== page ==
Medical errors: We can’t trust doctors to get it right | KevinMD.com | | Physician December 12, 2014
I spend a lot of time going around to different places warning professionals and the public that overdiagnosis, overtesting, and overtreatment are bad for our health.
Recently I have been witnessing these dangers firsthand. I have a friend who has lung cancer — the “good,” slow-growing kind. His doctors have been less kind than the cancer. They keep screwing up in ways that seem likely to kill my friend before his cancer does.
My friend has a small army of very highly specialized doctors all treating lab results in one tiny medical domain while ignoring all the aggressive stuff the other specialists are doing.
The result is dangerous medical chaos. Doctors love pictures and get paid a lot for ordering and reading them. Over the years my friend has been subjected to countless and mostly unnecessary imaging studies with contrast dyes that have compromised his kidneys.
There have also been several close calls because he was prescribed multiple medicines by multiple doctors without coordination and due consideration of the drugs’ interactions and synergistic harms.
The mistakes were all easily preventable if anyone were minding the store and paying attention to the patient, not the lab tests
Medical error is now the third leading cause of death in the U.S.: Some 440,000 deaths a year are caused by hospital mistakes, and who knows how many more from outpatient mistakes.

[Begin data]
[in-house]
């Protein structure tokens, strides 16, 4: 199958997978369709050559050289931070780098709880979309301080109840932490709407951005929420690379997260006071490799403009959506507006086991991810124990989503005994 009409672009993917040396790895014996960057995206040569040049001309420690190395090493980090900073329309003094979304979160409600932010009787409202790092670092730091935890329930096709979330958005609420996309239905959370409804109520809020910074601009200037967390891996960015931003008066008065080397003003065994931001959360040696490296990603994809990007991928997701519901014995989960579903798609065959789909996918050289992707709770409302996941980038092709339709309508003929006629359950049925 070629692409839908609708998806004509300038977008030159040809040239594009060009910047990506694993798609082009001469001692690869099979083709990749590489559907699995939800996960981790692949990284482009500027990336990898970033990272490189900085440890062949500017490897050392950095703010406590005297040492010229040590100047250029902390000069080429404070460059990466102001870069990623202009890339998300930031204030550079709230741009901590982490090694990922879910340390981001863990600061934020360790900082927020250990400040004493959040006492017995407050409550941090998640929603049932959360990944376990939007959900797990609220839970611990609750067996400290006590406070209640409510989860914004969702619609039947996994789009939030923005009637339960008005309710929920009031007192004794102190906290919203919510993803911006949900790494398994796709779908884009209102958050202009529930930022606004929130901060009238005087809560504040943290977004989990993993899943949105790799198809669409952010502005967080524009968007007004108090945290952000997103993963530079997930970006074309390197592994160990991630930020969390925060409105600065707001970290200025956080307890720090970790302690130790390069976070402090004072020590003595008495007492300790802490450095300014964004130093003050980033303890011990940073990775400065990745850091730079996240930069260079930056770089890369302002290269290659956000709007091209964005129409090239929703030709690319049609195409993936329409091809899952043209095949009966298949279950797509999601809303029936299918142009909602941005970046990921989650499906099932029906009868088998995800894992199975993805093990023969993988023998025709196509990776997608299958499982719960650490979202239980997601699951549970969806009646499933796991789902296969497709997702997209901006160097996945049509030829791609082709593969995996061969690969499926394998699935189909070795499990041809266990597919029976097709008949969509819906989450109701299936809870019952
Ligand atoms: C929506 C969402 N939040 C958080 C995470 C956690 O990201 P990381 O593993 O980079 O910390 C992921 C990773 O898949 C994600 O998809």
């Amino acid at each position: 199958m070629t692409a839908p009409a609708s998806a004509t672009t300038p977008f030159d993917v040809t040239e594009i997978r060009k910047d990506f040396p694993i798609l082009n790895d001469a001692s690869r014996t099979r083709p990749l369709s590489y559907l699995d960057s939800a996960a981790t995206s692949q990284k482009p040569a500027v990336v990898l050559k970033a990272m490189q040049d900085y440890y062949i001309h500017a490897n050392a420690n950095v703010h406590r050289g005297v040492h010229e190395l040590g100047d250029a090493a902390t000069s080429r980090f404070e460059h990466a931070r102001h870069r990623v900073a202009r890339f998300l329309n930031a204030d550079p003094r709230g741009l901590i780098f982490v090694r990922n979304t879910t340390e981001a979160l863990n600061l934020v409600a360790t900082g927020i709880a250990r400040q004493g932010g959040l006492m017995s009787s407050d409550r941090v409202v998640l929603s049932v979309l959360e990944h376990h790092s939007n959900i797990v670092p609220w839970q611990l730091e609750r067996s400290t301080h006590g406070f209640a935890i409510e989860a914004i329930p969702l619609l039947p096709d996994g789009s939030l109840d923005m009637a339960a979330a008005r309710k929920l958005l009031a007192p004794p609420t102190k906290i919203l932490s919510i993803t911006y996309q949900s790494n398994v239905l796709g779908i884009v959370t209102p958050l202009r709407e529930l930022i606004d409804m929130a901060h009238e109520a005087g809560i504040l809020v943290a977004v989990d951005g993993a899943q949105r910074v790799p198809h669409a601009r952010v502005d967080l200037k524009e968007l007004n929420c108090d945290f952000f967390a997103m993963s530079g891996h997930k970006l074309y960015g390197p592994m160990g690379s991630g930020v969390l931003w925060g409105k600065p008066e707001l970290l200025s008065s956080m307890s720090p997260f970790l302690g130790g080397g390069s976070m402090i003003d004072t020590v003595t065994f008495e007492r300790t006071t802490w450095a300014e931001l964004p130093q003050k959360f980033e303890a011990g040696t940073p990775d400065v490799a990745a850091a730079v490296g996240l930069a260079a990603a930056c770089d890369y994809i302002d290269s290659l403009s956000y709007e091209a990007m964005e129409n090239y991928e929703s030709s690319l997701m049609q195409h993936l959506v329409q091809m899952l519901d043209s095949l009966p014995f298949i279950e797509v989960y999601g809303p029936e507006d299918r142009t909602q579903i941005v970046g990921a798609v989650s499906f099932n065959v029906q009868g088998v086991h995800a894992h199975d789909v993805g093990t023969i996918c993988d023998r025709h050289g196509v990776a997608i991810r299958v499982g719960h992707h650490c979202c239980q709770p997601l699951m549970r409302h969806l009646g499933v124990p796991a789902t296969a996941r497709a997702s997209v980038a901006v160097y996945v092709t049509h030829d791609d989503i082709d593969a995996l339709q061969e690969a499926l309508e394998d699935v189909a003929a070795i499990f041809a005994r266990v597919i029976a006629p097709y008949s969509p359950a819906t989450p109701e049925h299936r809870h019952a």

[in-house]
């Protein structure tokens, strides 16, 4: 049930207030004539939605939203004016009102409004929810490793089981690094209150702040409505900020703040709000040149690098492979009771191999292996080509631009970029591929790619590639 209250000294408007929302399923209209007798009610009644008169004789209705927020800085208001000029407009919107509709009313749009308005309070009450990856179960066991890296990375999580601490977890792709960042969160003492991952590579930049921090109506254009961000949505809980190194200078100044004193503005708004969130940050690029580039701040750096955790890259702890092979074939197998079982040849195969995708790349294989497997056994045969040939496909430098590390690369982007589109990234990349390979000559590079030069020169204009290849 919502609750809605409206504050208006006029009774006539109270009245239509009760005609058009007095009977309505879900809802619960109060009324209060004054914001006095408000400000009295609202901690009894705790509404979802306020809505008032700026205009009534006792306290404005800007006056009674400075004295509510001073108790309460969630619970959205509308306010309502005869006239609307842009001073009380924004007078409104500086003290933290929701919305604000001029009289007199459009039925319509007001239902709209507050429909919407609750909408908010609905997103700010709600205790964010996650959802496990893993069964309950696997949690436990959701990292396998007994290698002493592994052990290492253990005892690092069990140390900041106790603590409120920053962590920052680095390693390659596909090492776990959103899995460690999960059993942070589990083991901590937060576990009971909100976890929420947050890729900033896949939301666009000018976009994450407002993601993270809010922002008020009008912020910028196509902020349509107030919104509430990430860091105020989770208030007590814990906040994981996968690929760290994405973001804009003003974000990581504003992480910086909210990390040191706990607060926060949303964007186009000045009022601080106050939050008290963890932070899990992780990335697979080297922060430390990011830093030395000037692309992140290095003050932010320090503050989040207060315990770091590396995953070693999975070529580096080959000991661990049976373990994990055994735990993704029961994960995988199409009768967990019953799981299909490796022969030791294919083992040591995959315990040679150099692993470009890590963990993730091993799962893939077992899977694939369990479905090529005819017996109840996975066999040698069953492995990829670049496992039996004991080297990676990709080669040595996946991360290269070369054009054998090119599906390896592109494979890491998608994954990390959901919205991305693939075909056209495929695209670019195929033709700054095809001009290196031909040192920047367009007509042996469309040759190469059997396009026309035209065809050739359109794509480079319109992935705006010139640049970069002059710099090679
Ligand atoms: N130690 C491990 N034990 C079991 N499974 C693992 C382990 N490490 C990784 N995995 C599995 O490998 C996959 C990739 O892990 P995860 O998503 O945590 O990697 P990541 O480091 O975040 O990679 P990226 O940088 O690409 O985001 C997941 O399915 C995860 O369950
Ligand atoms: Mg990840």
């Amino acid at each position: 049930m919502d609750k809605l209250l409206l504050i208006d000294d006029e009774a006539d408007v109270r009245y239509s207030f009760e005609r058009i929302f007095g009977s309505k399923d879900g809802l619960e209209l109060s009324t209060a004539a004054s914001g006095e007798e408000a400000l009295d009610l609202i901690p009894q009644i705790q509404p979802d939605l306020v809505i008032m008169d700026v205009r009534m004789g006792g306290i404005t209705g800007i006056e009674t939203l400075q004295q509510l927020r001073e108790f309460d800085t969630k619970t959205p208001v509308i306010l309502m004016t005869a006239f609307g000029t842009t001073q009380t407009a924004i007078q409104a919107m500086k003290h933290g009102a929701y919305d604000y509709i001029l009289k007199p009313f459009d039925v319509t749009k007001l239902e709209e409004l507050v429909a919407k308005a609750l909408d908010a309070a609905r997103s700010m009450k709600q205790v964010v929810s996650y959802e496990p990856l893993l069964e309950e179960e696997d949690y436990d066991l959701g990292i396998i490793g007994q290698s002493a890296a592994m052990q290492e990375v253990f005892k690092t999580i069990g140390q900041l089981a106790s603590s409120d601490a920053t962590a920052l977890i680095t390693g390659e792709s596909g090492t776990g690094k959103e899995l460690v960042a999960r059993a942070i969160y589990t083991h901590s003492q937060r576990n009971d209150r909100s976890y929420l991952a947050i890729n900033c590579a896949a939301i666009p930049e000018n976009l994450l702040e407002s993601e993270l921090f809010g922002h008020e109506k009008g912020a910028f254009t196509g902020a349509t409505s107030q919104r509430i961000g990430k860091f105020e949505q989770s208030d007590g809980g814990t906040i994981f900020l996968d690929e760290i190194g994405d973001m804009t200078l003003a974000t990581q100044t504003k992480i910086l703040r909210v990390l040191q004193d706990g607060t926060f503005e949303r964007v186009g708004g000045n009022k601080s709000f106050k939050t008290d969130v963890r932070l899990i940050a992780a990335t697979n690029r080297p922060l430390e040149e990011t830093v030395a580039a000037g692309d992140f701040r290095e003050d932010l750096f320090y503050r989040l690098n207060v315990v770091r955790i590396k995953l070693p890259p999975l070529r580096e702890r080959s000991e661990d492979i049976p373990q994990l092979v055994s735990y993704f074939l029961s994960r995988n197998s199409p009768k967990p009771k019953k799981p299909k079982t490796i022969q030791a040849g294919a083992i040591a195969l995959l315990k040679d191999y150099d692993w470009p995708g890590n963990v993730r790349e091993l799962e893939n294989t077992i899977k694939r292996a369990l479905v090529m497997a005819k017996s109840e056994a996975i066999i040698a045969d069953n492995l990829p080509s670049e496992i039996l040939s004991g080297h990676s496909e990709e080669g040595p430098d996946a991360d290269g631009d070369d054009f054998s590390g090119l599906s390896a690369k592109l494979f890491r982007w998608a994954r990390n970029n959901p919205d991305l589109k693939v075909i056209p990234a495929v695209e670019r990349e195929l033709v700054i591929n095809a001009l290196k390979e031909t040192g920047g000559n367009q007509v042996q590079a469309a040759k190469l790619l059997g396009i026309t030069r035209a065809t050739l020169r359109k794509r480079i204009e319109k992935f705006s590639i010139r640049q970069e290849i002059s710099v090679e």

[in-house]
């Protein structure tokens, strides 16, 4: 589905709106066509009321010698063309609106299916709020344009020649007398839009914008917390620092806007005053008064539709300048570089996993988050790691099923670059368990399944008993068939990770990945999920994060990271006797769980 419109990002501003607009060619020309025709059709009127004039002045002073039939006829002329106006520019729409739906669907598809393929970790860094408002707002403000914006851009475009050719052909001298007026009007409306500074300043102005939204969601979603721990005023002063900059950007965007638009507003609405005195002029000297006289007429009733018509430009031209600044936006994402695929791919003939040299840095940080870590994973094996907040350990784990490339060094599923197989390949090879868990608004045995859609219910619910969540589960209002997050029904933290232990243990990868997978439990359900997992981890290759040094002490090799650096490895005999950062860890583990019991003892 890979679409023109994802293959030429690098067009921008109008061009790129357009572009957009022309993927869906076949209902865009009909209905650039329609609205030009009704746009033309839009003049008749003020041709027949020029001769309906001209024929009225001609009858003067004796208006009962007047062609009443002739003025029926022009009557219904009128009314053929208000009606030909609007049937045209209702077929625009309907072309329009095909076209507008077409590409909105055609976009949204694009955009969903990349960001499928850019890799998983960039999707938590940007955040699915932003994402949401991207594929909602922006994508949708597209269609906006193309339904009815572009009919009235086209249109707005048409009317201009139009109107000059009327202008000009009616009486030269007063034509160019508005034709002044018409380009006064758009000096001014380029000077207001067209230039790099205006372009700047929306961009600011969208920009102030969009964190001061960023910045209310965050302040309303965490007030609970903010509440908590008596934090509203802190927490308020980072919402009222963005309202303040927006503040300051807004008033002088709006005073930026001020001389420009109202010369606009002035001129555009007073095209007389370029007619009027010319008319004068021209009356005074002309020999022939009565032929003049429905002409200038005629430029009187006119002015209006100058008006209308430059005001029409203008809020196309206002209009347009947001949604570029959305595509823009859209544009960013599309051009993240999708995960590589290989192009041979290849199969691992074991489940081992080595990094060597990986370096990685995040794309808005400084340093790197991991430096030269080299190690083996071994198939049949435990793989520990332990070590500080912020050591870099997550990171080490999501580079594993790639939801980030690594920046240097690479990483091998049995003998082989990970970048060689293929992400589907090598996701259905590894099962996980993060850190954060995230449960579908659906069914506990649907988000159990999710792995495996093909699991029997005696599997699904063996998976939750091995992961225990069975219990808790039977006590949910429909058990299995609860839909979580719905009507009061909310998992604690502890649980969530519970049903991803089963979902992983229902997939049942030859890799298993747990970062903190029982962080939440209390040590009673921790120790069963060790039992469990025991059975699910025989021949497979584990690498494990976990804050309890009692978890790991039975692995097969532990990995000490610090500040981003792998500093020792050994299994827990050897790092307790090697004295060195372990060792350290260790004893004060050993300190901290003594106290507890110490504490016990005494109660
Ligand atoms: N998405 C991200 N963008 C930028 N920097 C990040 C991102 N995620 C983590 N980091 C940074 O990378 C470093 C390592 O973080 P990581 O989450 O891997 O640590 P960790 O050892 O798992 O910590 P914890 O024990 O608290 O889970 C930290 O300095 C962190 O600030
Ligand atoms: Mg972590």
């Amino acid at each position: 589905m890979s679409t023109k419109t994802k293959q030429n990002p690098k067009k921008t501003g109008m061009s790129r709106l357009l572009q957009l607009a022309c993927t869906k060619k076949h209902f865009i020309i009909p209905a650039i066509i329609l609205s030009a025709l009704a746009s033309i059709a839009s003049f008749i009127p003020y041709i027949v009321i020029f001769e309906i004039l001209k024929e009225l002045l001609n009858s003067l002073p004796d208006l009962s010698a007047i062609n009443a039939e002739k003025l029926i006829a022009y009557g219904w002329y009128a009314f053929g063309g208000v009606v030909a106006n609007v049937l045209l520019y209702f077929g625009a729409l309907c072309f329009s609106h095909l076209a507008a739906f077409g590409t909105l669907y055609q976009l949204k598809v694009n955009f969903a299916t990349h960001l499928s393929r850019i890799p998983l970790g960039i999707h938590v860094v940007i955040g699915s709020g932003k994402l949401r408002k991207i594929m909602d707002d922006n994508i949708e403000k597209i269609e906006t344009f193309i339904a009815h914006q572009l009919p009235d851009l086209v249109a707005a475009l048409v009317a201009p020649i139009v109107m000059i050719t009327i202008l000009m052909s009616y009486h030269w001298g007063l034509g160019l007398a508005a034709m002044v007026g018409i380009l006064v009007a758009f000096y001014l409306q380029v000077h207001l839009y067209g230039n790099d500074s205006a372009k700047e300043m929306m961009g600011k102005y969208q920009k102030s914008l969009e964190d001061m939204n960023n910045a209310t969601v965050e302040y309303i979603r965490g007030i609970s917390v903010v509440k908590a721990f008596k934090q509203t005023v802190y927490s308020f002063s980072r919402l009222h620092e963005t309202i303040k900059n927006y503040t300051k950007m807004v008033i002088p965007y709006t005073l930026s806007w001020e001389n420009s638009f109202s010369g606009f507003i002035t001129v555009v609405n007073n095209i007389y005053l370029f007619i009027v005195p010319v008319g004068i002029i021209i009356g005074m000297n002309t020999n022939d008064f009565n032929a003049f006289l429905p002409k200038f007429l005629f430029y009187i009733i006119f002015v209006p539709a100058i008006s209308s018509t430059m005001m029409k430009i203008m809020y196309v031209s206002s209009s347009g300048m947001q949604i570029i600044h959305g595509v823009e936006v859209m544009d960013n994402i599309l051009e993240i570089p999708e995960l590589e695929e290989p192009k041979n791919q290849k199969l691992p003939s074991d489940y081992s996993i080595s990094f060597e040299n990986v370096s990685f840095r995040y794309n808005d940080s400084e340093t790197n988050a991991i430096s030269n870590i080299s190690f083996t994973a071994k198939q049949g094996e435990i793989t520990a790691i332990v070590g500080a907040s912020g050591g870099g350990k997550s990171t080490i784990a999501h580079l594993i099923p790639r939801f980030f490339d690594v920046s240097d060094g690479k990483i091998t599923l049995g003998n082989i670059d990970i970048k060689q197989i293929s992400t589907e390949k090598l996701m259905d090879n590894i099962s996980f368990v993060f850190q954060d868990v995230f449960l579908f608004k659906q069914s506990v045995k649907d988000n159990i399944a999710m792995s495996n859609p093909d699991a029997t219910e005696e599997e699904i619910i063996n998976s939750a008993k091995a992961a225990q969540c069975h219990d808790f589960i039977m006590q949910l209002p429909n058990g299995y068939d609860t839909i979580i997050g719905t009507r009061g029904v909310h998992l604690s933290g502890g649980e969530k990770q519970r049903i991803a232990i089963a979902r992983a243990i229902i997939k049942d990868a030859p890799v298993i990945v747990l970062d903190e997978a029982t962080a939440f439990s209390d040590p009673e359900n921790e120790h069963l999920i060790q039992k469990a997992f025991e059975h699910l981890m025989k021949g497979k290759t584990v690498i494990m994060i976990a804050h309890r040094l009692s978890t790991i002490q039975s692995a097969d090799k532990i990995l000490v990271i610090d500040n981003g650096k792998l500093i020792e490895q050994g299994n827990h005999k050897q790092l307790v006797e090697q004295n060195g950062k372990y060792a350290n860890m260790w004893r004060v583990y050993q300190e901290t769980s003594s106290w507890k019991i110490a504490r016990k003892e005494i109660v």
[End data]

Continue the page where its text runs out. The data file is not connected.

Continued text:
But we can’t trust doctors and hospitals to get it right. I am getting in the habit of joining my friend at his visits to make sure the doctors and nurses don’t screw up. You shouldn’t need to bring along a doctor to protect you from your doctors.
The system is broken, and the incentives are all wrong. And it is not likely to be corrected soon.
Too much money is being made by powerful corporations and institutions that profit from the current lack of coordination and sensible regulation.
Free-market medicine that treats health care just like any other business commodity just doesn’t work — because it puts profits before patients.
For now, the only protection is a well-informed consumer.
Keep in mind that less is often more.
Allen Frances is a psychiatrist and professor emeritus, Duke University. He blogs at the Huffington Post.